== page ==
Jane E. Hodes, a longtime Communist Party member and activist for peace, social and economic justice, died June 6 at the Oakland, Calif. retirement home where she had lived for many years. She was 90 years old.

Hodes was among a number of young people born into privileged families in the early 20th century who dedicated their lives to the struggle for world peace and a more just, humane economic and social system.

Born Aug. 25, 1918 in New York City, Hodes was the daughter of Walter E. Sachs, who headed the investment banking firm Goldman Sachs, and Emanie Nahm Sachs, whose short stories and novels depicting the efforts of early 20th century women to forge independent identities were widely published at the time, and who later achieved success as a painter. Walter Sachs was a founder of the NAACP, its first treasurer and chair of its finance committee.

As a child, Hodes attended New York City’s Todhunter School, where Eleanor Roosevelt taught for a time. As a Radcliffe College student, she worked with progressive youth organizations such as the American Youth Congress, and wrote an honors thesis, “The Soviet Union in the League of Nations.” She later earned a Masters in Education from Columbia University Teachers College.

Hodes liked to recall a very wet day when she and other young people visited President Franklin Roosevelt, hoping to discuss shared goals. However, Roosevelt quickly ended the session, suggesting ― as she later told the story ― that the visitors “go home and dry your feet and leave the governing to me.” After advisors including the First Lady let him know he’d made a mistake, the young people were invited back for an hours-long evening discussion with Eleanor Roosevelt.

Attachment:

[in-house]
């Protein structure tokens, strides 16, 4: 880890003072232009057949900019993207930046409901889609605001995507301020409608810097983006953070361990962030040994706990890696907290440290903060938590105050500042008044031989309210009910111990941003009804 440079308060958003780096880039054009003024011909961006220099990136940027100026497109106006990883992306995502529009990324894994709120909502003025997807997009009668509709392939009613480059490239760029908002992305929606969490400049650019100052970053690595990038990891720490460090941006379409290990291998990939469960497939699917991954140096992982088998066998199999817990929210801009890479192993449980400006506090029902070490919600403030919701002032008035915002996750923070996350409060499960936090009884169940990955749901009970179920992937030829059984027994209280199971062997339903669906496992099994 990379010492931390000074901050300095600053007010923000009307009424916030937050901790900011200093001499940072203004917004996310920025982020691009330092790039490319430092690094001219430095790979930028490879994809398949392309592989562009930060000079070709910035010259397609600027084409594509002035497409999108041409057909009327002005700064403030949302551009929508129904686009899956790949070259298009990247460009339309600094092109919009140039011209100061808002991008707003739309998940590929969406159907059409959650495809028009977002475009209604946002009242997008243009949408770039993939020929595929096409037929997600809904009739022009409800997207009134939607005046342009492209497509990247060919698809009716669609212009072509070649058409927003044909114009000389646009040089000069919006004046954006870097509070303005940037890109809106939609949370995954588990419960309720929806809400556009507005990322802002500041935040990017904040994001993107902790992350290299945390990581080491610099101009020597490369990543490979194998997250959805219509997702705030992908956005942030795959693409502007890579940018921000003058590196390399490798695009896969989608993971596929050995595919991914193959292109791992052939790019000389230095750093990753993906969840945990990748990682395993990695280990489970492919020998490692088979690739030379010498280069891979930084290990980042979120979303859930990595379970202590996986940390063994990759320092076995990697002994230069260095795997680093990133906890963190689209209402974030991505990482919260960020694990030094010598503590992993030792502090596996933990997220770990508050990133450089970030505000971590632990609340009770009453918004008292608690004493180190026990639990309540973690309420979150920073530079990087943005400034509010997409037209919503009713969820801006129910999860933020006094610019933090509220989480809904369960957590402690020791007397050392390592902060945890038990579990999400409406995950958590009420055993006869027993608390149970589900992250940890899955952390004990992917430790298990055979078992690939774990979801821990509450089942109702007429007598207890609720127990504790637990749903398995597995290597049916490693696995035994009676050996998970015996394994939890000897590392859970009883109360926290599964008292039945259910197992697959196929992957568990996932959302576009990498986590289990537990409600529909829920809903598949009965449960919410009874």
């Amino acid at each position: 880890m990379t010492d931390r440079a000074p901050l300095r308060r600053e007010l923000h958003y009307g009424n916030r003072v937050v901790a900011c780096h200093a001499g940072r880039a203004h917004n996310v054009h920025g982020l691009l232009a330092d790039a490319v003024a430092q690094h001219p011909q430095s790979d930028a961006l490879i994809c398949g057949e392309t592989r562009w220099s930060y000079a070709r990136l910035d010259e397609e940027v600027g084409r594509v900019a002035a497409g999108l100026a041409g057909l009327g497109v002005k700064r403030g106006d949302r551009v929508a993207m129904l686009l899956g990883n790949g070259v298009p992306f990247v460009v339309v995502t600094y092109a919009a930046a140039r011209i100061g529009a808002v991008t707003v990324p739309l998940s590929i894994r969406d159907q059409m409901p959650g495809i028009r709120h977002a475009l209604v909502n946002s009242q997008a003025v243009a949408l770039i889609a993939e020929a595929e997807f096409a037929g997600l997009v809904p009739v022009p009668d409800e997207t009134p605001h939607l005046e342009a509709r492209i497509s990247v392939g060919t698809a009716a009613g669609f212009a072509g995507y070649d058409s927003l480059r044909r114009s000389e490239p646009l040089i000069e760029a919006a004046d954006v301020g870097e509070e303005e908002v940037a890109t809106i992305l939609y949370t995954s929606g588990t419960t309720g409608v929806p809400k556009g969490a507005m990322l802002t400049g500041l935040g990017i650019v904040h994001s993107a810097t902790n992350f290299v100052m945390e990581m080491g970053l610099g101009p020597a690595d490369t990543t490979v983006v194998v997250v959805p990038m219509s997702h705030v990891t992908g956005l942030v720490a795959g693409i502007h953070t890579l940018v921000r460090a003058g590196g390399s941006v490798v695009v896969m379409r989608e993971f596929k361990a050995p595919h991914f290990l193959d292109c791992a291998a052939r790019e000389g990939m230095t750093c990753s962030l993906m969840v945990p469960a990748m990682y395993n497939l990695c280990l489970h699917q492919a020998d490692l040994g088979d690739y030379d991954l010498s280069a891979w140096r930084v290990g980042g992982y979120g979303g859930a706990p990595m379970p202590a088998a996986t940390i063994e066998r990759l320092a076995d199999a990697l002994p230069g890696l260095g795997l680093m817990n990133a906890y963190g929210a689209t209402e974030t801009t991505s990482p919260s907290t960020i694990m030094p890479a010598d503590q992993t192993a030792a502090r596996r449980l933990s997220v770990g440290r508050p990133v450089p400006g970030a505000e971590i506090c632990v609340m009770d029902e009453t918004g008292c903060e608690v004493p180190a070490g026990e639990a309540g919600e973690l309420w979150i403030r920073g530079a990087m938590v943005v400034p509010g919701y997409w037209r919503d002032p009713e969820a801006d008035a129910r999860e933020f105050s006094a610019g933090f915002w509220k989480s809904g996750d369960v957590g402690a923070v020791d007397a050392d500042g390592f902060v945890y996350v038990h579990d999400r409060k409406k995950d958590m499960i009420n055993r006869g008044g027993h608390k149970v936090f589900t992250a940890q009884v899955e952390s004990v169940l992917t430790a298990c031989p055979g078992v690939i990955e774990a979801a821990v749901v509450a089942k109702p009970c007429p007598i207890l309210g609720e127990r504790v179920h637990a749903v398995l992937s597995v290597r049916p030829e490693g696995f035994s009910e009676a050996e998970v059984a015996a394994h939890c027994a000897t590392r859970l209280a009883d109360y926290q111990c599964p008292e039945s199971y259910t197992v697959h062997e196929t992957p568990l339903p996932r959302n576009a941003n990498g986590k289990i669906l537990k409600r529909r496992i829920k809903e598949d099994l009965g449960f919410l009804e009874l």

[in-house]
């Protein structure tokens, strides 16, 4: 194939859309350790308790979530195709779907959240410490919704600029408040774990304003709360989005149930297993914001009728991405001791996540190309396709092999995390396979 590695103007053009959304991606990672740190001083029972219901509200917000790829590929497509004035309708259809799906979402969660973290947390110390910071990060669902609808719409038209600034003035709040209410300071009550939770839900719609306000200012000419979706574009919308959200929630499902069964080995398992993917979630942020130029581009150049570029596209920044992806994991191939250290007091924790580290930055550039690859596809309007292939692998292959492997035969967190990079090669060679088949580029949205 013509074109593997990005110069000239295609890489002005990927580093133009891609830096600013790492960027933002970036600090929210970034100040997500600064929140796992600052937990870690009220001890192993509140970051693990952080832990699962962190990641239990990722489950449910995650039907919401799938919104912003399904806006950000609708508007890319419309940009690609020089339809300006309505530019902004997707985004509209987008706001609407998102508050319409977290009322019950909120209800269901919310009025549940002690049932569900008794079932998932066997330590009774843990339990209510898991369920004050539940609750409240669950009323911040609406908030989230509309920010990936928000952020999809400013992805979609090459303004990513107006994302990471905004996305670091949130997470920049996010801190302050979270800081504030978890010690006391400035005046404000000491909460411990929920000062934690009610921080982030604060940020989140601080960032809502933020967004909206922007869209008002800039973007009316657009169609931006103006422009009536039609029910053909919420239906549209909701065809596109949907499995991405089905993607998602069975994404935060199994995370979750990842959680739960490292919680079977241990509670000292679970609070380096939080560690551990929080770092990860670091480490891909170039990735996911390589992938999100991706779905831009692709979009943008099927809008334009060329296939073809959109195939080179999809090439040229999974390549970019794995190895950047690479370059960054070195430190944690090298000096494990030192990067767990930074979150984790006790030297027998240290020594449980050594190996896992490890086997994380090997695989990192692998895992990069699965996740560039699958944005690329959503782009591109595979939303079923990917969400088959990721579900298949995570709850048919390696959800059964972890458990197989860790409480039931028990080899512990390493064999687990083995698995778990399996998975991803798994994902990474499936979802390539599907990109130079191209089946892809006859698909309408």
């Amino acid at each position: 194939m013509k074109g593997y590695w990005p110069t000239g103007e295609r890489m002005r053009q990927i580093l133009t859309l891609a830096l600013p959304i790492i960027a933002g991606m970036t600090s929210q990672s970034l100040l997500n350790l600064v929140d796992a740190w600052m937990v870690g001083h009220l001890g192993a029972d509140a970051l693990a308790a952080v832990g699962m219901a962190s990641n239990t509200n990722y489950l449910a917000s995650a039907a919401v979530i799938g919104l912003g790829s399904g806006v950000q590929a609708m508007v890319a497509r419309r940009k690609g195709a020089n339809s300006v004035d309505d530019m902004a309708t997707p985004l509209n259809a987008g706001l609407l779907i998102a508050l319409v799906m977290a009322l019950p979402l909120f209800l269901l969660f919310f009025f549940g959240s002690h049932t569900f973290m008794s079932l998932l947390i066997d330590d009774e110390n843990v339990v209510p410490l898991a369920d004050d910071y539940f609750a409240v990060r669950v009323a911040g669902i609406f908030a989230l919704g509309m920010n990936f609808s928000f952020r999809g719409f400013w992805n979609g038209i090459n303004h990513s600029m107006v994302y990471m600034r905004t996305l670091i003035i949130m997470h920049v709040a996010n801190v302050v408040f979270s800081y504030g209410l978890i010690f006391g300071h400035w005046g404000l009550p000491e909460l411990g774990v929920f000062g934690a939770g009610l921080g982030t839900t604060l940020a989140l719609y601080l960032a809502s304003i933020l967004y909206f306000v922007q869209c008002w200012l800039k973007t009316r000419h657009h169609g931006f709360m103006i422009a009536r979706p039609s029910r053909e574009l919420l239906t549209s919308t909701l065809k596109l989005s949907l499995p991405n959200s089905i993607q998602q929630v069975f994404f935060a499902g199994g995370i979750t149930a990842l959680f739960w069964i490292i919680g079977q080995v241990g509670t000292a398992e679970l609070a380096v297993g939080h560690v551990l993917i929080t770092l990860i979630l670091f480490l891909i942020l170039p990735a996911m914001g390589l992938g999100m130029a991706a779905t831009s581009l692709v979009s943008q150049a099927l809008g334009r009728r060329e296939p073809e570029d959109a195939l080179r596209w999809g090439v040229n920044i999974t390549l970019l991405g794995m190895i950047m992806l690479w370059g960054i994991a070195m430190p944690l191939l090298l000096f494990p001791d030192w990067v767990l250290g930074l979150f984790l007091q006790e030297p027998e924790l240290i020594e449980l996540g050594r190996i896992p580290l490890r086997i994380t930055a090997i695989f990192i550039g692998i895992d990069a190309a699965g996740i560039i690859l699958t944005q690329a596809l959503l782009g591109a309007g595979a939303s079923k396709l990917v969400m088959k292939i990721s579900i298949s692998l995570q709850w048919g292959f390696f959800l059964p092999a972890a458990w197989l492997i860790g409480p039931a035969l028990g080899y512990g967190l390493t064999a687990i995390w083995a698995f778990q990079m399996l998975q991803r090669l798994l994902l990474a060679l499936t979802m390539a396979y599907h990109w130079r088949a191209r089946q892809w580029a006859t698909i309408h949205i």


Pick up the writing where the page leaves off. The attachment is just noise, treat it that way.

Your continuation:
Hodes graduated from Radcliffe in 1940, and soon after, married her first husband, Dr. Robert Hodes, a neurophysiologist. During the post World War II McCarthy period, Dr. Hodes in 1953 was fired from his professorship at Tulane University because of his left-wing political views. The young couple and their three children spent the next six years overseas, five of them in China, where Jane Hodes edited English-language publications, taught English and broadcast over English-language radio.

The family returned to the U.S. in 1959. In the years that followed, Jane Hodes worked with International Publishers and Imported Publications as a sales representative, traveling in New England and later in California until the early 1980s.

Following Robert Hodes’ death in 1966, Jane Hodes married longtime Communist leader, educator and union organizer Aaron Cohen in 1979. The couple moved to the San Francisco Bay Area in 1982. Aaron Cohen died in 2003, at age 95.

Hodes and Aaron Cohen founded the Niebyl-Proctor Marxist Library for Social Research in Oakland, Calif. in 1987, and she served as the library’s first executive director.

Jane Hodes is survived by her three children, William Hodes, Nancy Hodes and Peter Hodes, and by three grandchildren. A memorial celebration is planned later in the summer, details to be announced.